Tigers giving bullpen workhorse Kyle Funkhouser some time to recharge

Chris McCosky
The Detroit News

Detroit — The Tigers had just tied the game in the bottom of the fourth inning. This was Tuesday night in the opener against Boston. A shutdown inning in the top of the fifth would be huge, but with two outs, starter Wily Peralta walked Xander Bogaerts and J.D. Martinez.

Manager AJ Hinch bounced out of the dugout and quickly summoned Kyle Funkhouser to face Alex Verdugo and rescue the inning.

Funkhouser did exactly that, punching out Verdugo and the Tigers scored the go-ahead run in the bottom of the fifth on their way to a 4-2 win.

Tigers pitcher Kyle Funkhouser has pitched 7⅔ innings since the All-Star break.

But that was the only batter Funkhouser faced. Which seemed odd.

Welcome to Funkhouser’s load-management period.

“As with all of our guys, I’m paying attention to what I see and what I know of their history,” Hinch said before the game Thursday. “There’s not a lot of science behind it because you never know what each guy can handle and can’t handle. You’ve got to use your judgment.”

It was Hinch’s judgment that he’d worn Funkhouser down. His 41⅓ innings pitched entering play Thursday trailed only the back-end trio of veterans Jose Cisnero (46⅓), Gregory Soto (44⅔) and Michael Fulmer (44).

From June 13 to the All-Star break, Funkhouser had pitched 17 high-leverage innings in 11 appearances. He’d thrown more than one inning in seven of those. On July 10 at Minnesota, right before the break, he threw 51 pitches in 2⅓ scoreless innings.

“First and foremost, I want to win as many games as we can,” Hinch said. “And I’m trying to do it with guys who are pitching a full season in the big leagues for the first time in their career. It’s a moving target trying to maximize all the guys that are available today and also pay attention to the entire season.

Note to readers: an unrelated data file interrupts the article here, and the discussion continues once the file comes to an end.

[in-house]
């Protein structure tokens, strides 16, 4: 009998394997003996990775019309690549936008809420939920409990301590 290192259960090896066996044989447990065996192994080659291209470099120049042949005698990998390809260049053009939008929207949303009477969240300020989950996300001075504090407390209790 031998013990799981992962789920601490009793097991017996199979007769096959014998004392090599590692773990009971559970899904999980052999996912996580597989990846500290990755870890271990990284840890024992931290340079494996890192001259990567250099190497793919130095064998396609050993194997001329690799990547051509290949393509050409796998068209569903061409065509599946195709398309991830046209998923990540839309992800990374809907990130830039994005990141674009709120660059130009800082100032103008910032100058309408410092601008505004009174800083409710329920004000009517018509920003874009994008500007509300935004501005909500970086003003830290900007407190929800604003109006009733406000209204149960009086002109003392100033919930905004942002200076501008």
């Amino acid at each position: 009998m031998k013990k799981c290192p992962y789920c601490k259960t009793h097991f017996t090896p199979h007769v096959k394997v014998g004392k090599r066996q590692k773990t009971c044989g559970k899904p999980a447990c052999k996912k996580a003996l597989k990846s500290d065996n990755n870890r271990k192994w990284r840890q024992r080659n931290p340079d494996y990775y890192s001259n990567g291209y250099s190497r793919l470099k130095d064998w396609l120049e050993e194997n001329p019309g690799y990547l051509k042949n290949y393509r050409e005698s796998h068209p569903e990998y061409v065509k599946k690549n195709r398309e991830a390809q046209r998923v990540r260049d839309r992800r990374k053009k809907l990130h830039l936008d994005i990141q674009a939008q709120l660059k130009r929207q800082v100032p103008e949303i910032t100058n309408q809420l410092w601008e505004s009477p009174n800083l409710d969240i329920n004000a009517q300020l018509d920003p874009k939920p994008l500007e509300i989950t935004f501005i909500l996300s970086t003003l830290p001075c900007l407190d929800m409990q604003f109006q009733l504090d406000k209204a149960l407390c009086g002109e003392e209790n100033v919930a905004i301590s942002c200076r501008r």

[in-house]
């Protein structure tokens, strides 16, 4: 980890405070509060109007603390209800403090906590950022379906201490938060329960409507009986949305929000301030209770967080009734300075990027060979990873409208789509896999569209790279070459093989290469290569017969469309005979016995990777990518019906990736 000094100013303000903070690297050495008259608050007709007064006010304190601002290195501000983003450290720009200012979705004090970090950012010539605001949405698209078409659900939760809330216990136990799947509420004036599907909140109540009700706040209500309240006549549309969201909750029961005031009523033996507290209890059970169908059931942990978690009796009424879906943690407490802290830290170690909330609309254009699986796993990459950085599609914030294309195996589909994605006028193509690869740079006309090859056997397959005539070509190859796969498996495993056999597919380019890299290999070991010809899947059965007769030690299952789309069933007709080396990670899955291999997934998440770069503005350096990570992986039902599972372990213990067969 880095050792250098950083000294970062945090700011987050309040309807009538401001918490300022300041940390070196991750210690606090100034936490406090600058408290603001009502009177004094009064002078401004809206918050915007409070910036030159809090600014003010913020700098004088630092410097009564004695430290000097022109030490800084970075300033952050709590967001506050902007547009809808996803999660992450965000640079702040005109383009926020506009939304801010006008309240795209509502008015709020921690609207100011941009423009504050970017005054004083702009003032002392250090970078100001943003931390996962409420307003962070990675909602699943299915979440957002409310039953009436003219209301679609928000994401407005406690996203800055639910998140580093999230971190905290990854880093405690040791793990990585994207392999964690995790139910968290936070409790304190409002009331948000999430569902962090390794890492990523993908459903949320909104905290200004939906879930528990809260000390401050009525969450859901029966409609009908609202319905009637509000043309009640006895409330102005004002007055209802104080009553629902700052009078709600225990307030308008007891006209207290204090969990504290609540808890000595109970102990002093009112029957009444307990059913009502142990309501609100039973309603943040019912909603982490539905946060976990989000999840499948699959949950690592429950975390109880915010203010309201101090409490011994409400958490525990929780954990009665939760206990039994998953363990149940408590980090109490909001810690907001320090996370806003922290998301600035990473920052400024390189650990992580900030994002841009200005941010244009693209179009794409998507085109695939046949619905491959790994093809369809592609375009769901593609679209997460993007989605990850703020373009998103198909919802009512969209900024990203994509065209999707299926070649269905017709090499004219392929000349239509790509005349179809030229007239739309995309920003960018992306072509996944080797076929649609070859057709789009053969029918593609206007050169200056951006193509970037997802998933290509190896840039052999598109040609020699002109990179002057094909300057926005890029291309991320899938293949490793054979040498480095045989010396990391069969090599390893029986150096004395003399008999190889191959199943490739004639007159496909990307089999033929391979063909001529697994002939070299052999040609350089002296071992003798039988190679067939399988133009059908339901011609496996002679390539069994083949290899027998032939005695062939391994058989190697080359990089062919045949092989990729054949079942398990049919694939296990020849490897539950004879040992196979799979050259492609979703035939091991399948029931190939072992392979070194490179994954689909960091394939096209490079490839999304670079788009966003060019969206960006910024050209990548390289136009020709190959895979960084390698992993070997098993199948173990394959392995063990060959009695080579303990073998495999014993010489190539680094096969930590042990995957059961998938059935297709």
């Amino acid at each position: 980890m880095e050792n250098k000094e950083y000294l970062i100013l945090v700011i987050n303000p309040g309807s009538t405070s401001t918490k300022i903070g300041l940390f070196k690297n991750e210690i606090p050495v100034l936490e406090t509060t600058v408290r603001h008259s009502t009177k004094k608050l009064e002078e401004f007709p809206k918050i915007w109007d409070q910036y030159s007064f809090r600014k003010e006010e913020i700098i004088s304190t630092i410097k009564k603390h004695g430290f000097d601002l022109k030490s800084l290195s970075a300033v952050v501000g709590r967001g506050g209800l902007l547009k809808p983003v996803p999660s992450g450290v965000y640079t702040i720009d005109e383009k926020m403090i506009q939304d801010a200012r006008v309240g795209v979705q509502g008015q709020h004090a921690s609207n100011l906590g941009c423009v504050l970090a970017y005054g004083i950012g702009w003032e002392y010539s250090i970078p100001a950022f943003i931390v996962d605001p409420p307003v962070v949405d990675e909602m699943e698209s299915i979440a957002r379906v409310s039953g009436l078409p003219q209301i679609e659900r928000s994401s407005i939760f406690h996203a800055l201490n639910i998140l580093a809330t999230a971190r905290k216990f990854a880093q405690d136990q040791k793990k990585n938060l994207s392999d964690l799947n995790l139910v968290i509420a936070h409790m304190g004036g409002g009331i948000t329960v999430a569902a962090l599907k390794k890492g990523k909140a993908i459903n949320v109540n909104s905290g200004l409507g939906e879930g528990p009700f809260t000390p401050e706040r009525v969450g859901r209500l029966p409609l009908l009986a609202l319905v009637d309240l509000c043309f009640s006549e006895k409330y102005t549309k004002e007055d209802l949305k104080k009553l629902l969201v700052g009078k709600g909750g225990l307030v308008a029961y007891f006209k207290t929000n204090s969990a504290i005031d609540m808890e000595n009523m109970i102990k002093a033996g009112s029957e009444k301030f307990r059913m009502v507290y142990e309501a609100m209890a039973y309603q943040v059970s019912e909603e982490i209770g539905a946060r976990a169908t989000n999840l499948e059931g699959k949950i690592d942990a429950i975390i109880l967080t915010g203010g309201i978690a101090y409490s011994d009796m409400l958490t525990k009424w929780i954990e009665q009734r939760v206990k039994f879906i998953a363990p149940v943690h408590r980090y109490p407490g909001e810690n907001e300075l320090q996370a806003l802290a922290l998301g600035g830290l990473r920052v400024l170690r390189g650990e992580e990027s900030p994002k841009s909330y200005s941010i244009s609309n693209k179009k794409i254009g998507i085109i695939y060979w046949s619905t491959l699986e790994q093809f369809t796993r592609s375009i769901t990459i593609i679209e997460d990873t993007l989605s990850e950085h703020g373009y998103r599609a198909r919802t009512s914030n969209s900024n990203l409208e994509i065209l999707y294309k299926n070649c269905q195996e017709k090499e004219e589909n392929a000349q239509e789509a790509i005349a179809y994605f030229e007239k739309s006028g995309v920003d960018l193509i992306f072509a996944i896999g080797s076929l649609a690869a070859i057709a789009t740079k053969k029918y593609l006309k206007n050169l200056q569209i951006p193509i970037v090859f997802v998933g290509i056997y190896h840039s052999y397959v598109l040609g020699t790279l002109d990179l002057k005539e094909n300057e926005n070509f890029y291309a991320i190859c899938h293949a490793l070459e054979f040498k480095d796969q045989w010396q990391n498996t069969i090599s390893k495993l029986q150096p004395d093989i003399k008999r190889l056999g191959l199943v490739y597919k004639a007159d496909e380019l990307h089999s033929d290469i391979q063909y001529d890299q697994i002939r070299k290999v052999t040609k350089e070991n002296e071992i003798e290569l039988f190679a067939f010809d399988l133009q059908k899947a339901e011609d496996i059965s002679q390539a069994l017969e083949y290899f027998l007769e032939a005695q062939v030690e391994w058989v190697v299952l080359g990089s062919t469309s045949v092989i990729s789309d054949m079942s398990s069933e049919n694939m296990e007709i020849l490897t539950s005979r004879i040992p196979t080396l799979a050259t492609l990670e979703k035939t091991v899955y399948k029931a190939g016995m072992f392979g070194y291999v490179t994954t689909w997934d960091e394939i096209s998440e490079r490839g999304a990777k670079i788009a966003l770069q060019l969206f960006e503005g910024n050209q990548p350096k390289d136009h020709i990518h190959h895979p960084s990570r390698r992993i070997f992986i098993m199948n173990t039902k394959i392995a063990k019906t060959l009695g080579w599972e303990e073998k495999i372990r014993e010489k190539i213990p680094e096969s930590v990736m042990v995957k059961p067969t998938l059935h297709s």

“It’s tricky, but it’s important for the player and for us moving forward.”

Since the break, Funkhouser has pitched in eight games and 7⅔ innings. Significantly, though, he’s pitched on back-to-back days once and gone multiple innings once. Hinch called on Funkhouser Thursday -- scoreless sixth inning. 

Whither Joey Wentz?

Hinch didn’t pull any punches Thursday morning regarding No. 6-ranked prospect Joey Wentz.

Asked if Wentz, a lefty starter the Tigers acquired from the Braves for Shane Greene, had been discussed as a possible September call-up, he said, “No, he hasn’t earned that yet. We’re still monitoring the quality he brings. We’ve got to get him inside the strike zone more consistently to get him up to (Triple-A) Toledo let alone to the big leagues.”

Wentz is coming back off Tommy John surgery. Often pitchers who've had that particular surgery, command is the last thing to come back.

He was scheduled to make his eighth start of the season for Double-A Erie Thursday. In 26⅓ innings at that level he’s walked 21 hitters. He’s been throwing up to 80 pitches per start.

“He may earn some more pitches if he gets in the strike zone a little bit more,” Hinch said. “He’s just been very erratic. Looking at the box score and the video and talking to our minor league people, they’ll tell you he shows flashes of command-control and then he can be erratic and that eats into his pitch count.”

Hinch said Wentz's ceiling would be 100 pitches.

“We want him to stretch innings and use the same number of pitches,” Hinch said. “Five innings and 85 pitches is too many and it’s because of his ball-strike ratio and not being able to attack hitters in leverage counts.”

Give and take